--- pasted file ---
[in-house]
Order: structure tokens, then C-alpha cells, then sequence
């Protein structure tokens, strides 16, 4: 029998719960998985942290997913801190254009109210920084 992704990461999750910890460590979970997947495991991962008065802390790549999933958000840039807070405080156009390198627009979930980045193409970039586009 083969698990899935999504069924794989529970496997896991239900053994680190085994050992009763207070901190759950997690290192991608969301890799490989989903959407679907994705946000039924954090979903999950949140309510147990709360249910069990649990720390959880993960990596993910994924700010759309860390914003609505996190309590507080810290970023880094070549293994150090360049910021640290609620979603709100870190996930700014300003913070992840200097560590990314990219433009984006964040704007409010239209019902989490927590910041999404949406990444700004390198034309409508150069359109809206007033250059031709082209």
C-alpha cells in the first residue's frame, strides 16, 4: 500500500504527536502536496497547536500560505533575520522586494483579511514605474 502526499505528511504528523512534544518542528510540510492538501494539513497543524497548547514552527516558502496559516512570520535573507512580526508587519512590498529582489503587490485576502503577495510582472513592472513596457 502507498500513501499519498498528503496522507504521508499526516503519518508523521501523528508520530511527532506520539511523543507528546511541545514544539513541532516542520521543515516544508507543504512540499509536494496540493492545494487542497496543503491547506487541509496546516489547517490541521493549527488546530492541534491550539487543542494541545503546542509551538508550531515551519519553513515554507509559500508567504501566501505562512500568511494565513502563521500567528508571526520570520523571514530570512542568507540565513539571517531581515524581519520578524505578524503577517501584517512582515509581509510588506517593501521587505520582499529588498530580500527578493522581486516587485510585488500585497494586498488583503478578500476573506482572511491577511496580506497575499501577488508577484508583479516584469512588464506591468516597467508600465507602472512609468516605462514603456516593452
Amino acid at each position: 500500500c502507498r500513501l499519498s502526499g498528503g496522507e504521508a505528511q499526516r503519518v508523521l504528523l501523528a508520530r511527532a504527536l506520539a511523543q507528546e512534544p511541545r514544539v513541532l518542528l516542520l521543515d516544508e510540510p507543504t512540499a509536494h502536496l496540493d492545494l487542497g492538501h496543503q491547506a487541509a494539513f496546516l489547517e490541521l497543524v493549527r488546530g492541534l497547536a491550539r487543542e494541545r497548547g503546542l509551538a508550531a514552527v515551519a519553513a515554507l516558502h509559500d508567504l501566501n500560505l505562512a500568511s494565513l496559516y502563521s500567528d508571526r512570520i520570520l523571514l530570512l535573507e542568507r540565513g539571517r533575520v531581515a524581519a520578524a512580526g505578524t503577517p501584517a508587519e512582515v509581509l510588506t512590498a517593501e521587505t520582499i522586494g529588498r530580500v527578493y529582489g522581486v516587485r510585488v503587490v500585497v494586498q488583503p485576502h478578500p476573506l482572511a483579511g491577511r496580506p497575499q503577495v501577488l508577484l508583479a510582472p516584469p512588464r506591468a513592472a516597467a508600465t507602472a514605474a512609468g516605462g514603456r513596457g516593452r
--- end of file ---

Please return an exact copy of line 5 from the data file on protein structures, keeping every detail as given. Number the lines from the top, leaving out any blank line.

Amino acid at each position: 500500500c502507498r500513501l499519498s502526499g498528503g496522507e504521508a505528511q499526516r503519518v508523521l504528523l501523528a508520530r511527532a504527536l506520539a511523543q507528546e512534544p511541545r514544539v513541532l518542528l516542520l521543515d516544508e510540510p507543504t512540499a509536494h502536496l496540493d492545494l487542497g492538501h496543503q491547506a487541509a494539513f496546516l489547517e490541521l497543524v493549527r488546530g492541534l497547536a491550539r487543542e494541545r497548547g503546542l509551538a508550531a514552527v515551519a519553513a515554507l516558502h509559500d508567504l501566501n500560505l505562512a500568511s494565513l496559516y502563521s500567528d508571526r512570520i520570520l523571514l530570512l535573507e542568507r540565513g539571517r533575520v531581515a524581519a520578524a512580526g505578524t503577517p501584517a508587519e512582515v509581509l510588506t512590498a517593501e521587505t520582499i522586494g529588498r530580500v527578493y529582489g522581486v516587485r510585488v503587490v500585497v494586498q488583503p485576502h478578500p476573506l482572511a483579511g491577511r496580506p497575499q503577495v501577488l508577484l508583479a510582472p516584469p512588464r506591468a513592472a516597467a508600465t507602472a514605474a512609468g516605462g514603456r513596457g516593452r